Toyota Motor Corp. can’t be sued for economic loss by car owners in Florida who didn’t actually experience an unintended acceleration event, according to last Friday’s ruling by U.S. District Judge James Selna in Santa Ana, Calif. that finalizes last April’s tentative decision. He also ruled that New York plaintiffs can’t sue if this didn’t occur to them or if they didn’t experience a measurable loss when attempting to sell or trade in their vehicles.
The court dismissed most claims by Florida and New York car owners who asserted that Toyota reduced their vehicles’ value by its failure to divulge or repair defects related to unintended acceleration.
Carl Tobias, law professor at the University of Richmond in Virginia, believes that the decision will have an impact on “most” of the economic loss claims in those states. He said that assembling a class would be harder since there would be considerably fewer eligible parties. At the hearing on April 23, lawyers for Toyota and the plaintiffs said that the ruling could remove millions of vehicle owners from the litigation.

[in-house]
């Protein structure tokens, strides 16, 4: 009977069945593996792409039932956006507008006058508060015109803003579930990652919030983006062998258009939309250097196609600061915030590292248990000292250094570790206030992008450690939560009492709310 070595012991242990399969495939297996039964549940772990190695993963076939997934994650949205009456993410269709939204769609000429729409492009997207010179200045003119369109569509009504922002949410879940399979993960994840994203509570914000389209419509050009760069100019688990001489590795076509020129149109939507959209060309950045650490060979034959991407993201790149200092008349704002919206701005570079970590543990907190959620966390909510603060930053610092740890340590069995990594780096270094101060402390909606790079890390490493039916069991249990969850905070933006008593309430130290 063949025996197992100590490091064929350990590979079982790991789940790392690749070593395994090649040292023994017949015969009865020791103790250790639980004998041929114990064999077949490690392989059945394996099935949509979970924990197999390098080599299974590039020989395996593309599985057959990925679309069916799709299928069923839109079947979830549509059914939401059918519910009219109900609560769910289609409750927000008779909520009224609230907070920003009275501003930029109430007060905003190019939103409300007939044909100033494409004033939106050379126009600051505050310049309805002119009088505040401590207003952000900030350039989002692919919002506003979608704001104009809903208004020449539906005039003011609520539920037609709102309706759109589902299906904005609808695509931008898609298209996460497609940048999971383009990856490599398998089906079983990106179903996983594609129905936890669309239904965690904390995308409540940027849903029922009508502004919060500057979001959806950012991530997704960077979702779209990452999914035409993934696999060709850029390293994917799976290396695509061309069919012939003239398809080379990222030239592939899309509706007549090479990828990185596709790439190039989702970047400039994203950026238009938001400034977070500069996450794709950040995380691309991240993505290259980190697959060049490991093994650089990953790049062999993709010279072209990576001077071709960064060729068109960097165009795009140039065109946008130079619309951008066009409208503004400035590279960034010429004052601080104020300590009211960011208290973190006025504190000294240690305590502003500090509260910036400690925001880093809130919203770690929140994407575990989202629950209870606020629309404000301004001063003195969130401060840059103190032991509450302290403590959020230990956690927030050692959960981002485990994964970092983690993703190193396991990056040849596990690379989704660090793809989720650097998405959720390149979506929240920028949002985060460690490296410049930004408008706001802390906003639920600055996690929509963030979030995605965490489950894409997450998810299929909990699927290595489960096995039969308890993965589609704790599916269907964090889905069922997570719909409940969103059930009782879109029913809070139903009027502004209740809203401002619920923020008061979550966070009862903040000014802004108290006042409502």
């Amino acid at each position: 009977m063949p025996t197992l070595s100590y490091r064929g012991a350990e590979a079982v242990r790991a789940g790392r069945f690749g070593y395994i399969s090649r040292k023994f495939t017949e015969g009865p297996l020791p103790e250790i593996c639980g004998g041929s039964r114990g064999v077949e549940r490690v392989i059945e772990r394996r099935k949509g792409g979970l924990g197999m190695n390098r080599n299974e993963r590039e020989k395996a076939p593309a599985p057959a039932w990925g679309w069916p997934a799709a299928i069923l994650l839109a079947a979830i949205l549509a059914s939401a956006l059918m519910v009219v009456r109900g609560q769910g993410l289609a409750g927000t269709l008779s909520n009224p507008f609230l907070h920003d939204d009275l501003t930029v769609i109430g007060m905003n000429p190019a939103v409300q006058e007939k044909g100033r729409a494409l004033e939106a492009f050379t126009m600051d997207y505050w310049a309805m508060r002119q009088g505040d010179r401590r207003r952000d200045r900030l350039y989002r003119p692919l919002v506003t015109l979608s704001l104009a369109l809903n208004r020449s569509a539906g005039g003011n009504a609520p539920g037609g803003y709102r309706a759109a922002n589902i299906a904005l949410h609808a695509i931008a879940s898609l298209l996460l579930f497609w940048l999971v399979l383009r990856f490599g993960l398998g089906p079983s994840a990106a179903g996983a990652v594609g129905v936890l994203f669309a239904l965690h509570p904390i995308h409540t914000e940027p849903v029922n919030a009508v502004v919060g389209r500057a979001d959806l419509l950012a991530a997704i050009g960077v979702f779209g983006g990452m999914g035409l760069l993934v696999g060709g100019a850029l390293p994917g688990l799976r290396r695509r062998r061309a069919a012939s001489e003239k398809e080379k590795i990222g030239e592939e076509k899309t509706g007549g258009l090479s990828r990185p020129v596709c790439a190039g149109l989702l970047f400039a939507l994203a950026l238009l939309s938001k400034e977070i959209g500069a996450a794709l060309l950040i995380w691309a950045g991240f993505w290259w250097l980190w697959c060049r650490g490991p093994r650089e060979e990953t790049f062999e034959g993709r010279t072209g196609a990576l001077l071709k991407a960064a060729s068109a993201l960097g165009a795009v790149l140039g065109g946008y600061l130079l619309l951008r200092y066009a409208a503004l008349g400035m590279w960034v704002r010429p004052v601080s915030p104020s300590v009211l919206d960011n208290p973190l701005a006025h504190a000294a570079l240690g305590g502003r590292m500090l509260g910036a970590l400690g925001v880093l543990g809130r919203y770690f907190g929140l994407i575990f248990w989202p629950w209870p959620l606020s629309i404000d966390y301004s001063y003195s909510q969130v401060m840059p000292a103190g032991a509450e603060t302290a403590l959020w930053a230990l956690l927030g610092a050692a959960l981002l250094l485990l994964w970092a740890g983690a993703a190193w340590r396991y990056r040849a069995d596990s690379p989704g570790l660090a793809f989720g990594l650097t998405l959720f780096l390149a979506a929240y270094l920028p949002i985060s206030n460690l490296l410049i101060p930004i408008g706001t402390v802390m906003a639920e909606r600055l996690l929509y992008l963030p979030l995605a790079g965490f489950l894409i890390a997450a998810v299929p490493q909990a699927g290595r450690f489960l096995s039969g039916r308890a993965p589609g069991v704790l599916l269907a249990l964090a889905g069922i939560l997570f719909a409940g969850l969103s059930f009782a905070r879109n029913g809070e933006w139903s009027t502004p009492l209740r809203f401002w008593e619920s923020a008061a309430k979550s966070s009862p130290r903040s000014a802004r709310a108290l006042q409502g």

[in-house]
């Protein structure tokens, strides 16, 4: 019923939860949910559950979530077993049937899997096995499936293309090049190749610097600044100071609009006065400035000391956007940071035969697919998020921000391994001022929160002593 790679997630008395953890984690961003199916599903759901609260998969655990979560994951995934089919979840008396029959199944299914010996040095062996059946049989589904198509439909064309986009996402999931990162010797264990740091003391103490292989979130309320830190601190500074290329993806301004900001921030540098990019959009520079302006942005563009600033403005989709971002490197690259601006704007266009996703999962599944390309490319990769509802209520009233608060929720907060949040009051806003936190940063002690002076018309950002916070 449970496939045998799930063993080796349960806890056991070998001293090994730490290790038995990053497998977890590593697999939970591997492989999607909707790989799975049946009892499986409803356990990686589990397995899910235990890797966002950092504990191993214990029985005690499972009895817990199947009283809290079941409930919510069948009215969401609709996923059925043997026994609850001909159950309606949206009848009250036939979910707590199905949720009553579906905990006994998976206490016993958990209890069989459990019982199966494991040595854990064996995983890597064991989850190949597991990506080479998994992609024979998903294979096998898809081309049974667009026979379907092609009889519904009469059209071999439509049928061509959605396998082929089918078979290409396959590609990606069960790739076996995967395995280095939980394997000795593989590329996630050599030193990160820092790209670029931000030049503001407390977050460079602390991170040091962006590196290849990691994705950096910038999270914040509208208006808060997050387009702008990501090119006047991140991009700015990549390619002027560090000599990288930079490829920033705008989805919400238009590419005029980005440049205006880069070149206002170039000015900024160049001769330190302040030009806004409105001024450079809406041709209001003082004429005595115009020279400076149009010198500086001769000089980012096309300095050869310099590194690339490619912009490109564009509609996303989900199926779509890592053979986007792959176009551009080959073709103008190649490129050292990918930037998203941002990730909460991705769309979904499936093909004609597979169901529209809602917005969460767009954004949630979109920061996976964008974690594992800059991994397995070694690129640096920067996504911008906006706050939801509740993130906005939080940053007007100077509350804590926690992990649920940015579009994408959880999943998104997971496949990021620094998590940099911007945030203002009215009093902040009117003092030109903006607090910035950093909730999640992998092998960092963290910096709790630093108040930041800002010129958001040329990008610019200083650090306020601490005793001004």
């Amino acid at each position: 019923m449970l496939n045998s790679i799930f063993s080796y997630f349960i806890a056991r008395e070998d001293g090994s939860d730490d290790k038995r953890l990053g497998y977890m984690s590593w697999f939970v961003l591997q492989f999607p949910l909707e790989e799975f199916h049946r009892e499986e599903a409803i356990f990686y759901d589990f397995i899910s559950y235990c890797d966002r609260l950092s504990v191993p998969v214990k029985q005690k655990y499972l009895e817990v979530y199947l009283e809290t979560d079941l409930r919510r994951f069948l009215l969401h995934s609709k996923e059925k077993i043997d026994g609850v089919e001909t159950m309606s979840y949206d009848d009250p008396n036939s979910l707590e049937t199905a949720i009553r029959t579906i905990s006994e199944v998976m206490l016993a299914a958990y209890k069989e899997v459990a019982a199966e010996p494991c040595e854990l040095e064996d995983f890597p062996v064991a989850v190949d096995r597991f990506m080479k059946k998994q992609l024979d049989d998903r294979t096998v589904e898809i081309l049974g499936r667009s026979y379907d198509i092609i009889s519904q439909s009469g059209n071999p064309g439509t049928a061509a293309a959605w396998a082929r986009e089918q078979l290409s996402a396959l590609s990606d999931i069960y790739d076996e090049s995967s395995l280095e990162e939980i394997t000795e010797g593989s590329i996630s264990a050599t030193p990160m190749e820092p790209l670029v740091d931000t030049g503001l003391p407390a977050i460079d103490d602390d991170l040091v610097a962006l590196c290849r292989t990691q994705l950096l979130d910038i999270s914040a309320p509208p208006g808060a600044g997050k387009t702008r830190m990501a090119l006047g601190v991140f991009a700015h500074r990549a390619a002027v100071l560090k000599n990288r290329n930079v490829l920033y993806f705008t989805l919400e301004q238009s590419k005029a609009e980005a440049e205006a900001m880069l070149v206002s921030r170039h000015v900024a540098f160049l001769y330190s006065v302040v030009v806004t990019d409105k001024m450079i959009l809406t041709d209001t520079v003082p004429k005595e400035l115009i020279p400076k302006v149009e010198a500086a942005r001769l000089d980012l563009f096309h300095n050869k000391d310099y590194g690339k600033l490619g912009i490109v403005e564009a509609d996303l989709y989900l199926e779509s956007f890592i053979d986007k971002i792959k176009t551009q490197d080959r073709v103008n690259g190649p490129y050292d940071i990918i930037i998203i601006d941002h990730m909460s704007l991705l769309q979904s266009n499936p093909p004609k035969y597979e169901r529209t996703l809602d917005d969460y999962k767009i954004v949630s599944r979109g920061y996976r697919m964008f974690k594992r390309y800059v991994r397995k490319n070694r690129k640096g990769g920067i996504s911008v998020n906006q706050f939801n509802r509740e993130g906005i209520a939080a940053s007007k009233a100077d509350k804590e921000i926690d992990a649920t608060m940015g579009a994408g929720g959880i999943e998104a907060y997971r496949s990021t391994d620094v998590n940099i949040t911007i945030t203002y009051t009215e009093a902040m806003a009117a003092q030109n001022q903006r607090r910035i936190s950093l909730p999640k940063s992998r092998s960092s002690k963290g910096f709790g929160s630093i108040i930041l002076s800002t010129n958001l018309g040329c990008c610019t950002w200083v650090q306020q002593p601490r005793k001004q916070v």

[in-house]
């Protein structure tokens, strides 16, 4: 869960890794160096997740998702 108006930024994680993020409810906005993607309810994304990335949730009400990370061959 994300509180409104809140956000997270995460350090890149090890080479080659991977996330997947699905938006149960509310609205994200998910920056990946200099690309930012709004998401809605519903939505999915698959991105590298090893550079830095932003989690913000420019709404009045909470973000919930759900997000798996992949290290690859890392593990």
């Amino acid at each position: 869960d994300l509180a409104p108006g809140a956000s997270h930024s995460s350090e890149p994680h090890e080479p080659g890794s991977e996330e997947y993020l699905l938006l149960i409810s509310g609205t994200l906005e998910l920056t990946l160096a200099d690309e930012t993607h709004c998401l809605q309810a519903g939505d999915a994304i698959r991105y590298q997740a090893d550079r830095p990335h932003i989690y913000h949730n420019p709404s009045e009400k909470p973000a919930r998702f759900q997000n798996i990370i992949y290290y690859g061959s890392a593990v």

In an earlier decision, Selna said that California plaintiffs could file a suit for economic loss even if have never experienced an unintended acceleration incident. Last June, Selna said that California law can’t be used by car owners in other states to pursue their claims.
Steve Berman, a lead lawyer for plaintiffs claiming economic loss, expressed disappointment that Judge Selna is requiring that to sue, the class members have to “drive ticking time bombs.” He said that this matter will be brought to the highest courts in Florida and New York, considering that Toyota hasn’t been able to repair “thousands of crashes” that have led to “hundreds of deaths.”